The absence of the Bishop Bikes program in the fall of 2011 raised many questions and affected those students who utilized the bikes as a form of transportation.
The Bishop Bikes program began in the fall of 2009 as a bike-share program created by senior Christina Fesz. Students paid five dollars each semester for a universal key which would unlock any of the program bikes on campus.
While the same bike a student rode to class could be taken by someone else, it was believed that the bikes would circulate so the bikes would be available all around campus at any time.
Fesz said she simply enjoys the experience of biking.
“I just love biking, and how it is not only useful in getting from one place to another, but how a simple ride can instantly improve your day and brings you closer to your body and the environment.”
The program began to experience problems when three of the bikes went missing in the 2009-2010 school year. In the 2010-2011 school year, many of the bikes were mistreated and others would not be locked up, which resulted in people from outside the program taking the bikes.
“People from outside the school were gaining access to the bikes, and in fact, one man spray-painted a bike white, and tried to sell it back to Breakaway Cycling,” Fesz said. “I was also told that some students were stashing the bikes in their rooms, or hiding the bikes to make sure that they were the only ones using that bike.”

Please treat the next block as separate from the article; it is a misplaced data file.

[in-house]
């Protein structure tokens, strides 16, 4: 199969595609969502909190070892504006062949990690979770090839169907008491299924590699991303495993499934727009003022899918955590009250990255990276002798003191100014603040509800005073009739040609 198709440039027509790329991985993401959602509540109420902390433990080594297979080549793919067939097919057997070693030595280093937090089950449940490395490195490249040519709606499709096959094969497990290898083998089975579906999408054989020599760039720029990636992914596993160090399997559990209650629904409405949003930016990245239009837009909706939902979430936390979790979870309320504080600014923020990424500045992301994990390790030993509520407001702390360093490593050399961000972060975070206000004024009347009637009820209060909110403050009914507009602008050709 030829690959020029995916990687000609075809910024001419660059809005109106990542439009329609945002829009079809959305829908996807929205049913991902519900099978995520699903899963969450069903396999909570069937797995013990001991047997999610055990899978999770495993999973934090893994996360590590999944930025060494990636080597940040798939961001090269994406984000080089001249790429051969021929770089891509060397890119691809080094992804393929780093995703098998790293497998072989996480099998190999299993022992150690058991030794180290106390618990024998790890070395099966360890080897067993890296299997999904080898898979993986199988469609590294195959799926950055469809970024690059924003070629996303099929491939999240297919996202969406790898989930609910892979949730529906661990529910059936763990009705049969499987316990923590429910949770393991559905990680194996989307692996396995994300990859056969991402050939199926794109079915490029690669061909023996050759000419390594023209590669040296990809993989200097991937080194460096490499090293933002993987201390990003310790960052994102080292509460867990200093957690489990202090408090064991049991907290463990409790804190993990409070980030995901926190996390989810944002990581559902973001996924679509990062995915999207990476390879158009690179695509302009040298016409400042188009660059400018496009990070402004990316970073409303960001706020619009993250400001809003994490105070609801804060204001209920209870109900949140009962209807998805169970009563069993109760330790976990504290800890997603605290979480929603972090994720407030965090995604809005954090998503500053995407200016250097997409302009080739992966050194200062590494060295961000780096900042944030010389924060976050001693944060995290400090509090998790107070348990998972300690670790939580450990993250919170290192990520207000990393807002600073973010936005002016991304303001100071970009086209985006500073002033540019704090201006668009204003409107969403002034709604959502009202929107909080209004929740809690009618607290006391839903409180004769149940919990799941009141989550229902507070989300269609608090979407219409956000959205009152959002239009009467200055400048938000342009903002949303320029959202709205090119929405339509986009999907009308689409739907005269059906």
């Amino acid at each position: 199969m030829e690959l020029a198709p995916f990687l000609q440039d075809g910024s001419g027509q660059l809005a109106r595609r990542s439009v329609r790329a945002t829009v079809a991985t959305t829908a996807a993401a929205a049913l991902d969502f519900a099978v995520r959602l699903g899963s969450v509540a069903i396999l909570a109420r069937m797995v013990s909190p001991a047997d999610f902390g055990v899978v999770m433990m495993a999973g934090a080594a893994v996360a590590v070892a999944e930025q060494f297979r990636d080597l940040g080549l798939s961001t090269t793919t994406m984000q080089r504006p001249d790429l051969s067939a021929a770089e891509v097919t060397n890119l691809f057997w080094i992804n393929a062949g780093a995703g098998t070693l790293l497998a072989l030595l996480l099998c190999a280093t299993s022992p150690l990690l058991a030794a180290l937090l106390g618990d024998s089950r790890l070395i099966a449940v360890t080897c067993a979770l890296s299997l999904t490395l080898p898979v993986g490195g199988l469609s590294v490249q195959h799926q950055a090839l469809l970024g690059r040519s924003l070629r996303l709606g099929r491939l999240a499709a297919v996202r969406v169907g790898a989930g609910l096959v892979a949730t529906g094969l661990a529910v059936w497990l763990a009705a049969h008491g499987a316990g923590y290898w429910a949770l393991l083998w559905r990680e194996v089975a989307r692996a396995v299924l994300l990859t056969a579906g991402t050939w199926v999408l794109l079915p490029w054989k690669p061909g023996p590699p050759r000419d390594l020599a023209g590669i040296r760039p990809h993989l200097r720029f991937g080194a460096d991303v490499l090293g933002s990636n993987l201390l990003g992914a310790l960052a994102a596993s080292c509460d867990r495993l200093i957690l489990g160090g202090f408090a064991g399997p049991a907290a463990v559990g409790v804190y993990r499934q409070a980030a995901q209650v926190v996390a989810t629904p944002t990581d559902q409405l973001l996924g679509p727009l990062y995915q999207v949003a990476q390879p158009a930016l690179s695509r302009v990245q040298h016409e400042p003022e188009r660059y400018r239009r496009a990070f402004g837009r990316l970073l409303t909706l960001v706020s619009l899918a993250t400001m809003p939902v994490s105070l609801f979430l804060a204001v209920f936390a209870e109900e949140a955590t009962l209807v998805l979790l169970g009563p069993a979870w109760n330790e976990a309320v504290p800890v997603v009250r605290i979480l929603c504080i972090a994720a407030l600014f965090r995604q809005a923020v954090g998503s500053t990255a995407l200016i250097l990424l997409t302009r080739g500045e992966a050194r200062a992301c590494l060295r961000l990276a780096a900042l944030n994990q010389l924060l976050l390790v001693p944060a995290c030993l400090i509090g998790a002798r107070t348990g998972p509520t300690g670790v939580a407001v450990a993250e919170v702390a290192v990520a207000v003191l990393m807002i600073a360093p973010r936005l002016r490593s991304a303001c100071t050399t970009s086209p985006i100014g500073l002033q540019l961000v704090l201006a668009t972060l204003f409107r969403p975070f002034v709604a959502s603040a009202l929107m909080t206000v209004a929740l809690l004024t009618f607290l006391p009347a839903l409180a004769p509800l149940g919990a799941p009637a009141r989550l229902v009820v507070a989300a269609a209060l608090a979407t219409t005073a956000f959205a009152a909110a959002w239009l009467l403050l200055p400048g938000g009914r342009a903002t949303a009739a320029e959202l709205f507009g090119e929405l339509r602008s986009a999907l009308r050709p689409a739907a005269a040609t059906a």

Fesz issued a survey to the student body in the spring of 2011 about the program and found that most students didn’t like the uncertainty of having a bike available at any given time or location. Other concerns included the mistreatment and hoarding of the bikes and the lack of advertising of the program.
“Although I liked the premise of the first-generation program, with its purely community-based foundation and its reliance and focus on sharing and trust between students, the people in the program have to buy into the system 100 percent, and this was not happening.” Fesz said.
Following the survey, Fesz created a revised plan for the bike program which will include only one checkout location at the Hobson Science library. Students who sign up for the program can check-out a bike at the library desk during its normal hours. They will then be issued a key, which unlocks a specific bike that will be stored in a rack outside of the library. The student then has the bike for 24-48 hours and returns it to the library. A small fee will be issued for returning the bike late.
Fesz plans to add more bikes to the program, and members of the program are helping to fix up some of the current bikes. The program will be launched in early March and anyone who is interested in helping with the program, or has any questions or suggestions, can contact Christina Fesz at email@example.com.
“It’s so easy to get enthralled in a ride, and I would love all students to have the resources to experience the convenience and enjoyment of riding a bike,” Fesz said. “Get ready to ride, OWU!”